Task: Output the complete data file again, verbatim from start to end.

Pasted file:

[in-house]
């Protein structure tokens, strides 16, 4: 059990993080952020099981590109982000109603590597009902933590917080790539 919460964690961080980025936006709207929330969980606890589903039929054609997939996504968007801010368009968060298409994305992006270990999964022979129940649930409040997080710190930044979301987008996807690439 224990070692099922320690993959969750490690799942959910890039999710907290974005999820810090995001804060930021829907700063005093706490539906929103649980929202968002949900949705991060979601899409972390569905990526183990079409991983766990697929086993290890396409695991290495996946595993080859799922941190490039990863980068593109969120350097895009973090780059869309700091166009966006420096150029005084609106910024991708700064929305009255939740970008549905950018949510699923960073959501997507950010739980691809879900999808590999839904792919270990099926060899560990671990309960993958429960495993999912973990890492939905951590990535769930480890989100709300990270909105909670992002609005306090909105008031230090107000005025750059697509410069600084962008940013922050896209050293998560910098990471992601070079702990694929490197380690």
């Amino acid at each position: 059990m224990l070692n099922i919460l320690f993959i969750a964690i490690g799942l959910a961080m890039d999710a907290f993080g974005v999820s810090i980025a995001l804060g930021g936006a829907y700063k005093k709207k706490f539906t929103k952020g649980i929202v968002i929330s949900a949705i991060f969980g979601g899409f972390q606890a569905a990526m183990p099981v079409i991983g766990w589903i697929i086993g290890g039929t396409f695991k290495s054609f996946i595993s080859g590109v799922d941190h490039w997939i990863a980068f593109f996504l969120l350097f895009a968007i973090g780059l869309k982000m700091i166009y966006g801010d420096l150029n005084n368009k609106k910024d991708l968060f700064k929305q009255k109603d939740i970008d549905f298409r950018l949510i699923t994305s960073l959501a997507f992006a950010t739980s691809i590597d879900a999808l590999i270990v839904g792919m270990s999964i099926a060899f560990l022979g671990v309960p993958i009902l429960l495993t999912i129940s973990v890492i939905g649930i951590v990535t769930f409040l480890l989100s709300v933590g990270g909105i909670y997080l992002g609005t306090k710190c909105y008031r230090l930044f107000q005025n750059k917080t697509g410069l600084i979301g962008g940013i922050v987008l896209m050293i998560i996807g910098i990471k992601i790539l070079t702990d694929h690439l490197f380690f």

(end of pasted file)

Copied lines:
[in-house]
């Protein structure tokens, strides 16, 4: 059990993080952020099981590109982000109603590597009902933590917080790539 919460964690961080980025936006709207929330969980606890589903039929054609997939996504968007801010368009968060298409994305992006270990999964022979129940649930409040997080710190930044979301987008996807690439 224990070692099922320690993959969750490690799942959910890039999710907290974005999820810090995001804060930021829907700063005093706490539906929103649980929202968002949900949705991060979601899409972390569905990526183990079409991983766990697929086993290890396409695991290495996946595993080859799922941190490039990863980068593109969120350097895009973090780059869309700091166009966006420096150029005084609106910024991708700064929305009255939740970008549905950018949510699923960073959501997507950010739980691809879900999808590999839904792919270990099926060899560990671990309960993958429960495993999912973990890492939905951590990535769930480890989100709300990270909105909670992002609005306090909105008031230090107000005025750059697509410069600084962008940013922050896209050293998560910098990471992601070079702990694929490197380690």
């Amino acid at each position: 059990m224990l070692n099922i919460l320690f993959i969750a964690i490690g799942l959910a961080m890039d999710a907290f993080g974005v999820s810090i980025a995001l804060g930021g936006a829907y700063k005093k709207k706490f539906t929103k952020g649980i929202v968002i929330s949900a949705i991060f969980g979601g899409f972390q606890a569905a990526m183990p099981v079409i991983g766990w589903i697929i086993g290890g039929t396409f695991k290495s054609f996946i595993s080859g590109v799922d941190h490039w997939i990863a980068f593109f996504l969120l350097f895009a968007i973090g780059l869309k982000m700091i166009y966006g801010d420096l150029n005084n368009k609106k910024d991708l968060f700064k929305q009255k109603d939740i970008d549905f298409r950018l949510i699923t994305s960073l959501a997507f992006a950010t739980s691809i590597d879900a999808l590999i270990v839904g792919m270990s999964i099926a060899f560990l022979g671990v309960p993958i009902l429960l495993t999912i129940s973990v890492i939905g649930i951590v990535t769930f409040l480890l989100s709300v933590g990270g909105i909670y997080l992002g609005t306090k710190c909105y008031r230090l930044f107000q005025n750059k917080t697509g410069l600084i979301g962008g940013i922050v987008l896209m050293i998560i996807g910098i990471k992601i790539l070079t702990d694929h690439l490197f380690f």